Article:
“Pakistan is the main ally. If we were not with you, you would not manage anything. Let that be clear,” he said in an interview with BBC radio.
“And if the ISI [Inter Services Intelligence] is not with you, you will fail. Let that be very clear also. Remember my words: if the ISI is not with you and Pakistan is not with you will lose in Afghanistan.”
Musharraf recorded the interview after talks with Tony Blair, the British prime minister, in London on Thursday.
The meeting followed a leaked British defence ministry think-tank report that claimed that the ISI was indirectly supporting extremism in Afghanistan, Iraq and Britain by backing the MNA coalition of Pakistani religious parties.
Musharraf denied the claims, which were written by a senior military official linked to Britain‘s foreign intelligence service, MI6, after a fact-finding mission in June.
Musharraf pointed to ISI and Pakistan Army successes in the US-led “war on terror”, in particular the capture of hundreds of suspected al-Qaeda members.
These included Khalid Shaikh Muhammad, the mastermind of the September 11 attacks, he said.
Musharraf also said Pakistan had played an integral role in foiling an alleged terror plot to blow up US-bound passenger jets on August 10 this year.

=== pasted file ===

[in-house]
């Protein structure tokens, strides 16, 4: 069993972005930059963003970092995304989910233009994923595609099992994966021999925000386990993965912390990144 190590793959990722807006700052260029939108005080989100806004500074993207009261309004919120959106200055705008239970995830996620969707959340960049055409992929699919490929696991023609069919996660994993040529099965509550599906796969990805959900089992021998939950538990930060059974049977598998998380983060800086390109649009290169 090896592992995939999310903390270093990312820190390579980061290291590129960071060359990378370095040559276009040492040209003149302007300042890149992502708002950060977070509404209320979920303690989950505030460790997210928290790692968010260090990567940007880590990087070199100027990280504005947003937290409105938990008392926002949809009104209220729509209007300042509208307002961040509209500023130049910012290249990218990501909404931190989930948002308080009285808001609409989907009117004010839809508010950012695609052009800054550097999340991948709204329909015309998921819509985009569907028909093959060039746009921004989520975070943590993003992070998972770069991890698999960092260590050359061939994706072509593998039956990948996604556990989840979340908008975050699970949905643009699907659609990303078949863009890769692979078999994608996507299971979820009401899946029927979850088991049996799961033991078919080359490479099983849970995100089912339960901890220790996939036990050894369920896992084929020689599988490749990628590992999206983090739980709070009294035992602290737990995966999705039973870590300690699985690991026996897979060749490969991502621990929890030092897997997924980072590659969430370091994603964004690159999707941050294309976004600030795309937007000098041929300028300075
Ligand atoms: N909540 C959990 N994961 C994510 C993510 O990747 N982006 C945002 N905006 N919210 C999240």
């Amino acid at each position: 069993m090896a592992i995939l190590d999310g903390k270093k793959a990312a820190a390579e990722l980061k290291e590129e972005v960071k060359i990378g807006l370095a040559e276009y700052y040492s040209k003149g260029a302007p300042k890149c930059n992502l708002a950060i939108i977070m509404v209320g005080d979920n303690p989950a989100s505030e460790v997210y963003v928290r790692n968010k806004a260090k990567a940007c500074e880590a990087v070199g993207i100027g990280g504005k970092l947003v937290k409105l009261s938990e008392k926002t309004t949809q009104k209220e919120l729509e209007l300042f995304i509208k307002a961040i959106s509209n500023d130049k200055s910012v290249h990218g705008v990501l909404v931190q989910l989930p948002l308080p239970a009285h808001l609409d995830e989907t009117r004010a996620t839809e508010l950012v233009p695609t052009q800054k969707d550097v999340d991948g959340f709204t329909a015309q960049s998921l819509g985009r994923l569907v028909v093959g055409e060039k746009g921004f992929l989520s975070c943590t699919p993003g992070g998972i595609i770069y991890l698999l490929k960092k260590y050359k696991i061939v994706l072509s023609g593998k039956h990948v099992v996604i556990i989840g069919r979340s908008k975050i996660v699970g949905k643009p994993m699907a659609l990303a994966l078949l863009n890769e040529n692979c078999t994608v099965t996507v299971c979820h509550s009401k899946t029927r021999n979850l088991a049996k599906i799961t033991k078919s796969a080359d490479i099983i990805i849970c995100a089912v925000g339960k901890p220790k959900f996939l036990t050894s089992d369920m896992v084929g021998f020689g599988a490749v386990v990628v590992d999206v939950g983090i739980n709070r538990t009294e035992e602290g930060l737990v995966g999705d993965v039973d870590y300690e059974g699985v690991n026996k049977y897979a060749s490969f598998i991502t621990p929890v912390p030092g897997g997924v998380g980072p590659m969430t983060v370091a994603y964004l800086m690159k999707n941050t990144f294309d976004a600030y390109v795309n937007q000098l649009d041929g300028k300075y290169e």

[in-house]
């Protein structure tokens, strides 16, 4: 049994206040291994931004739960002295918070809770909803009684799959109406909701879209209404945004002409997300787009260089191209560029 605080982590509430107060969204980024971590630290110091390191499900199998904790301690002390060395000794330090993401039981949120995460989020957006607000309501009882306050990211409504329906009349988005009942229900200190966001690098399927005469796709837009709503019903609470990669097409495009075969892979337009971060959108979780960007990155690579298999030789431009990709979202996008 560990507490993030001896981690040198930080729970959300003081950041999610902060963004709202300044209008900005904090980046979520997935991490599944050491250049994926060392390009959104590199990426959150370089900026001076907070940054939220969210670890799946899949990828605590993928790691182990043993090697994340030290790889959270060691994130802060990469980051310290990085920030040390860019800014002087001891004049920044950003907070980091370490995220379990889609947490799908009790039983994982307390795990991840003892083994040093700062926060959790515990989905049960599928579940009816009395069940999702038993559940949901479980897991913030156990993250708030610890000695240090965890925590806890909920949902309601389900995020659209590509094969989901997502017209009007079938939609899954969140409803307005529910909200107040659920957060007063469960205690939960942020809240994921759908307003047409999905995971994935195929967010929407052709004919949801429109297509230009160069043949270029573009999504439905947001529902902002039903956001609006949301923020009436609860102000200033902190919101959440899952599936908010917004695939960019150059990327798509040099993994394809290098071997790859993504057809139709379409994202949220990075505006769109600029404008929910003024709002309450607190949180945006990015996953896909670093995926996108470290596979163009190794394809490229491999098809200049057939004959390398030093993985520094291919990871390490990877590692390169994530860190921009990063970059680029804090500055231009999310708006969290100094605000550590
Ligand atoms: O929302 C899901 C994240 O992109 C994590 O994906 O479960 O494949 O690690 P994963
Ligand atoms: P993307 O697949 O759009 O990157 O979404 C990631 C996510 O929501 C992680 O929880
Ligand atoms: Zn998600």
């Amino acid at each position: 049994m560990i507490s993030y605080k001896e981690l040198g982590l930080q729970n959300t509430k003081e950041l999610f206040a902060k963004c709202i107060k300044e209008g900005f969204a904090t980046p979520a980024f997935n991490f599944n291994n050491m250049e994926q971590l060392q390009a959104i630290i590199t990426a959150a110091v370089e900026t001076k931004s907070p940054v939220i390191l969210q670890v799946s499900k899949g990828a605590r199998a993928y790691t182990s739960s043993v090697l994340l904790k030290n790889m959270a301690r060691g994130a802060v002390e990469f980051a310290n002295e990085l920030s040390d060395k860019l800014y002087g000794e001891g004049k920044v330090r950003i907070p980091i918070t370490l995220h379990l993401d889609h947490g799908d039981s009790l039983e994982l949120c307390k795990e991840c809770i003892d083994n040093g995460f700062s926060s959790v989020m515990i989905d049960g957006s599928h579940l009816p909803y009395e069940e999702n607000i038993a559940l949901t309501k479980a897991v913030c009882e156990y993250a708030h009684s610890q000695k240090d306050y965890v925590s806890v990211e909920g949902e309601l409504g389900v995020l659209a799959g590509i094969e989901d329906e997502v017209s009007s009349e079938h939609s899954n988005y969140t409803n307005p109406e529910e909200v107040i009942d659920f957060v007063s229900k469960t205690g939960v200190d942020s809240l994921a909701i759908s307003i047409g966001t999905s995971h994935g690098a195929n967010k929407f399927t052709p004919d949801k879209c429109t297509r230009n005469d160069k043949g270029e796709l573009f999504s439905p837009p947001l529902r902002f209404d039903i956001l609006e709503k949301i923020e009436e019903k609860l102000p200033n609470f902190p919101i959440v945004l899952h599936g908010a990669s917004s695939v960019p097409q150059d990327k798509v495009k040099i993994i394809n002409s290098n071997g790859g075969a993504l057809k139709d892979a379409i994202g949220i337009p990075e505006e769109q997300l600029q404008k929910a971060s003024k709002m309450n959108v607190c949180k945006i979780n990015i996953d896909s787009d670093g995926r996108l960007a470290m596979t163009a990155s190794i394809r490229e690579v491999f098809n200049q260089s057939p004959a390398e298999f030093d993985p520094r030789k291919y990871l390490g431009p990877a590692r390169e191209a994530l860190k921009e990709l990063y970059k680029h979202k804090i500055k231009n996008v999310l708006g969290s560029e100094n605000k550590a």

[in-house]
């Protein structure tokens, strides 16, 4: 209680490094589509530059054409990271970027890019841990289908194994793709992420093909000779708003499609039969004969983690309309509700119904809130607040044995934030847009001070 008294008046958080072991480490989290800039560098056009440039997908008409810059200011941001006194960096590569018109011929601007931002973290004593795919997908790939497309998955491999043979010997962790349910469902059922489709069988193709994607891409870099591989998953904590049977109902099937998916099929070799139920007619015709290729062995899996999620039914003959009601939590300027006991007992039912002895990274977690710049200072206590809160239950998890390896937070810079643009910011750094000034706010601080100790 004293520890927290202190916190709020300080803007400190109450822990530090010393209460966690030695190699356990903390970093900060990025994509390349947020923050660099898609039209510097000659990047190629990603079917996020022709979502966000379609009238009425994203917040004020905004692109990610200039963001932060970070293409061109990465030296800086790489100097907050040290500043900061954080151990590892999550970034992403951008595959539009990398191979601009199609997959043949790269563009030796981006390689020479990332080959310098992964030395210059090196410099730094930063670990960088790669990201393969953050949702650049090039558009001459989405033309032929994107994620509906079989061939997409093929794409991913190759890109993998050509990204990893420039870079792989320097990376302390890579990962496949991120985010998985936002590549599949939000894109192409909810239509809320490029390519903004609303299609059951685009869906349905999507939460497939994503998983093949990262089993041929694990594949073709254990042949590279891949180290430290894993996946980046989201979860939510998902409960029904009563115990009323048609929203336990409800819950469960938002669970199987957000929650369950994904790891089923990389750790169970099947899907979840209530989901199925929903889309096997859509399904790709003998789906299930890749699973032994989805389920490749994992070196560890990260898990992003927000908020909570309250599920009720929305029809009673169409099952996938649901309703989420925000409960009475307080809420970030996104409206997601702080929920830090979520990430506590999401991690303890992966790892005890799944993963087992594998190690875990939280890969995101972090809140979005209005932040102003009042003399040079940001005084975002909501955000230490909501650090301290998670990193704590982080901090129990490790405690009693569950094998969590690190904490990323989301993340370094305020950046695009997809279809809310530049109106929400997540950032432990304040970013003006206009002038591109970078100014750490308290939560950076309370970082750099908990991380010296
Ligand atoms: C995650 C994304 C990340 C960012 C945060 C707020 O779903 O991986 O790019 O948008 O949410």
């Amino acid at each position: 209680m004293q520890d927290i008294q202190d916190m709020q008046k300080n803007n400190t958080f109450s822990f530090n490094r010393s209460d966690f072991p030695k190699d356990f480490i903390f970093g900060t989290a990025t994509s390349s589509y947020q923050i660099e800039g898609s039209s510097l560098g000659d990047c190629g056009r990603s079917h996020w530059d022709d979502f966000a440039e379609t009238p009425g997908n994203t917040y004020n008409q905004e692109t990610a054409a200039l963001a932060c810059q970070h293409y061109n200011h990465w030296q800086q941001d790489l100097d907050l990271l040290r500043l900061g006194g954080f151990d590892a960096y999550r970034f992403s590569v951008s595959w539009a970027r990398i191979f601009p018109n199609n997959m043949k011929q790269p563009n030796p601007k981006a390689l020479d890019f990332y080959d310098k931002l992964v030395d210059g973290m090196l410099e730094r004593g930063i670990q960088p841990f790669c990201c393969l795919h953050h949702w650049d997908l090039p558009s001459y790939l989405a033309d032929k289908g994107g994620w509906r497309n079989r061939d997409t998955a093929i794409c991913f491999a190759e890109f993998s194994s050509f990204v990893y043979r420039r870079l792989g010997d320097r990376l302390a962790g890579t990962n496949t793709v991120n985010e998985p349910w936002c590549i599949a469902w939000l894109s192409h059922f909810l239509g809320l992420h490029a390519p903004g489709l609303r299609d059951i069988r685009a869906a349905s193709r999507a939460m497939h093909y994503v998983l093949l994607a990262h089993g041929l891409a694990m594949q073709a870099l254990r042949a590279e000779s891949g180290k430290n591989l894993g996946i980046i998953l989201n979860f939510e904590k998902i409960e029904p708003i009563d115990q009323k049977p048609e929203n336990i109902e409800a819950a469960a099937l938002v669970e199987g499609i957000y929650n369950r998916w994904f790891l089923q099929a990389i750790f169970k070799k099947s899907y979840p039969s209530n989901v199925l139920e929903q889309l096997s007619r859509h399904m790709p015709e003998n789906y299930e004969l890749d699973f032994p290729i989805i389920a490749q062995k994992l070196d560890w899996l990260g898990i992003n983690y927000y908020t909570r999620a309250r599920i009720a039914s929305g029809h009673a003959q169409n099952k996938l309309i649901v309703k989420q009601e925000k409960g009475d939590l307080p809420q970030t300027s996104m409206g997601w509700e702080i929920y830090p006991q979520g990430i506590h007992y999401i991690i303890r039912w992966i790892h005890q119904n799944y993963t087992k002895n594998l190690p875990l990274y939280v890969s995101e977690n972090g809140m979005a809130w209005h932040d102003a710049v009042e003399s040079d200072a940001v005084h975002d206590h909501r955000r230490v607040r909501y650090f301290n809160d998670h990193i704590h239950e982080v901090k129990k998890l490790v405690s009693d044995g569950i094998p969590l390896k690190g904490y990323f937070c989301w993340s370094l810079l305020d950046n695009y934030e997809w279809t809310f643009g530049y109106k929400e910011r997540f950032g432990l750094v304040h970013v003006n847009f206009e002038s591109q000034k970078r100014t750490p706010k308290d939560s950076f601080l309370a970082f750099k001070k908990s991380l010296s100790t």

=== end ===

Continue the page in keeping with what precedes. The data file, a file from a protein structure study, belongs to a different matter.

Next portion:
“From 1979 to 1989 we fought the Soviet Union for you. We won the Cold War for you,” he said, explaining that the Pakistan army and ISI played a part in training the tens of thousands of mujahidin fighters to resist the Soviets in Afghanistan.
Yet after the Soviet withdrawal, the West left Pakistan “high and dry”, he said, leading to the creation of the radicalised Taliban and al-Qaeda from the remnants of the mujahidin resistance.
“The world must understand our problem. It is for you that we did it and we are suffering,” Musharraf told the broadcaster.
“Our national fabric has been torn.
“Now, without understanding, everyone blames us for what is happening in Pakistan. It is something that is happening, understand it and help us.”